Speech delivered by Aida Garcia, President of the Filipino Communities Council of Australia (FILCCA) at the Annual Philippine Fiesta held at the Royal Melbourne Showgrounds last 14 December 2014.
“Together, we can do better”
As the President of the Filipino Communities Council of Australia Inc., let me at the outset thank the Philippine Fiesta Committee and members, for the honor of being your guest and for the privilege of sharing my thoughts about your theme “Sama sama, kayang kaya”. “Together, we can do better”.
The theme invites us to reflect on the following implications:
First is the challenge of unity among ourselves. I must confess that to rally ourselves to unite is tough and surely challenging. There are some adherences innate among us Filipinos that need to be addressed before we can fully be in solidarity. We have to work on our being regionalistic. We tend to unite with those we have common origins to talk about like birthplace, dialect and practices. Something has to be done with our tendency to be more individualistic. Our energy and priorities are focused on what will secure us economically and what will benefit ourselves and our family before we even relate with other activities which only rob us of precious time. What about kanya kanya mentality? We love to achieve something but we want all the credit for what we do. We would rather go solo to gain all fame and recognitions and it does not make us happy and feeling fulfilled if we don’t do it alone.
Often, our quest for fame and our passionfor pride kill every good effort to bring about a working community out of us. We love to compete rather than be affirming one’s achievements. The each-to-his-own mentality paralyzes many beneficial initiatives which require our utmost and undivided participation. We are also a people with the tendency to be content. And there is nothing wrong with that. Problems arise however when we no longer make extra effort to be better, to do better, and even be best in all things we do. Further problem comes because we do not desire anymore to leave our comfort zone.
Second, is the challenge of inspiration or encouragement. We raise the questions:
“ Why must I involve myself? What is it to me? Who are the people we will work with? Is it a priority? Do we have all the means to launch such ambitious project? Are the beneficiaries excited of our help? Will our project create an impact to our community?
Will others recognize all our efforts? Will they be thankful for all our sacrifices? And more and more questions until our enthusiasm fizzled out.
And yet your theme is a rallying quest. It builds in us a sense of community. It creates in us an awareness that there are pressing things we must do so we can find meaning in our lives. The theme calls for involvement because few hands cannot do all the good programs that will benefit many. There is a dire need for more of us, more sacrifices, more dedication, more energy, more resources, more ideas, more love for what we do.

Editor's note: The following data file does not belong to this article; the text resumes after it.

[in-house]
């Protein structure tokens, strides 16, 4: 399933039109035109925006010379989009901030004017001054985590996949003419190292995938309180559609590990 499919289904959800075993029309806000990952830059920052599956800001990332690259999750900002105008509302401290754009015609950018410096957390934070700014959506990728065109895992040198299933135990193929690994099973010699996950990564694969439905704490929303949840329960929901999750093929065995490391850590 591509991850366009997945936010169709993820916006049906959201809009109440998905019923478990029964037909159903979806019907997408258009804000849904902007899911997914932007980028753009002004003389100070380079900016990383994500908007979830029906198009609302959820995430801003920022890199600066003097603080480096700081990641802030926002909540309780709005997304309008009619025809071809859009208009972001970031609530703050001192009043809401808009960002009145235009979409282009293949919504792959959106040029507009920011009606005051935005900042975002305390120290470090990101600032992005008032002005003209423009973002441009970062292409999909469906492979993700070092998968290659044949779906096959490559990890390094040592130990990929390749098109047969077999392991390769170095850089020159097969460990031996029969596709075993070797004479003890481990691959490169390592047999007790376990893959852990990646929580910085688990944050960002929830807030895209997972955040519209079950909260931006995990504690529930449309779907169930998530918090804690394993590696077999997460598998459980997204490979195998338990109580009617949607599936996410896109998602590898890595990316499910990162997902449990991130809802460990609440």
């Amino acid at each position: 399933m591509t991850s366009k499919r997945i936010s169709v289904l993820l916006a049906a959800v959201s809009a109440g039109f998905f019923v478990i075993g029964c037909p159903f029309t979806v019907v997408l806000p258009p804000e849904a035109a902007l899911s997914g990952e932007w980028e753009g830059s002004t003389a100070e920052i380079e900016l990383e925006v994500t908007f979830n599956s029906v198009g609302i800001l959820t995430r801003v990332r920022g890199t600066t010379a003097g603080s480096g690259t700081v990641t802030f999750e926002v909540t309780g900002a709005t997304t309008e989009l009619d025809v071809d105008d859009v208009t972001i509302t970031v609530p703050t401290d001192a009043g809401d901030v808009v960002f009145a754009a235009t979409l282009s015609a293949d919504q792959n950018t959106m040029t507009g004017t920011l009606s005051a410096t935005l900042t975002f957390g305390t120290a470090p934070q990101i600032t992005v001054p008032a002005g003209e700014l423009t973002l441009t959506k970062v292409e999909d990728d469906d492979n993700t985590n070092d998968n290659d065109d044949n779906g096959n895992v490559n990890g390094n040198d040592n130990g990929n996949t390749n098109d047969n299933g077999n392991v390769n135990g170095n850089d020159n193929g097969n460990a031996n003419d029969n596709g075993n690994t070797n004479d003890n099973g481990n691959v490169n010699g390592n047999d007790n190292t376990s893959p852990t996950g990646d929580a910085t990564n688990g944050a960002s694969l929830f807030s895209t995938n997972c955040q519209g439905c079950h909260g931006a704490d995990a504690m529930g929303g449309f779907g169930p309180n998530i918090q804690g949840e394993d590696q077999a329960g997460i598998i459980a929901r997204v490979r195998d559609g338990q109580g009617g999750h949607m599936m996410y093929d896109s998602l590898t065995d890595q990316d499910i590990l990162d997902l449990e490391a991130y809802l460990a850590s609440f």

While being regionalistic poses at times a problem, it is worthy to note that in times of crisis, we find ourselves doing away with anything that hampers or deters the execution of what is urgent and pressing. We have raised money and more donations when the Philippines was hit by strong typhoons includinh Haiyan and the latest typhoon Hagupit and we didn’t even assert our kanya- kanya or regionalistic spirit. We stood firm against laws which affect us in this adopted land. We held many successful conferences, including FILCCA’s 13th National Conference with the theme “Facing the Future Together” held last October 2014 and gatherings and events from the 8 Australian States and Territories, because we believe that it is a worthwhile endeavor. Our strong passion to be of service to our kababayans in Australia and in the Philippines is the driving force and is the propelling reason why we continue to volunteer our time and effort to our community because it gives us the opportunity to pursue, engage and realize our hopes for a brighter future for all of us in our adopted country, Australia.
Together our dreams are assured; maintaining unity, harmony, and cooperative spirit will be made easy and being effective and relevant in discovering new ways and new culture that will bind us to be a blessing to others will be exciting and keeping ourselves focus to what is priority especially as we all advocate for what is fair, just and right will keep us together, yes, sama sama, kayang kaya natin regardless of whatever trials and tribulations we will encounter along the way.
Our theme “Sama sama, kayang kaya” tells us that there are many things we can do and it inspires us to believe we can accomplish them. We move around the spirit of Kayang kaya and not kanya kanya. We drop the N, we avoid the N, and loathe the thought of N. N stands for anything negative. So if we remove the N from kanya kanya, we now can do greater tasks with that spirit of kayang kaya. We are therefore determined to attain what we agreed upon as our goals. We are convinced in our hearts that that is the right thing to do. We know that our projects though ambitious are doable, beneficial, and will result to something satisfying.
Word of caution though. While we celebrate our unity and our capability to accomplish things, let not our pride swallow us. Let us just do what we can expecting nothing in return. Let us not hope for recognition and laurels that will crown our heads. Let us just bear in mind that once our objectives are fulfilled, our youths will have something to inherit and all of us who are here today will be proud and satisfied. It is enough that we have done something good and let God and the people who are benefitted be our judge. Above all else, there is such a thing as posterity. Yes, sama sama, kayang kaya.
Yes, together we can do better. Let us be content that today we are writing history for the good welfare of tomorrow’s generation.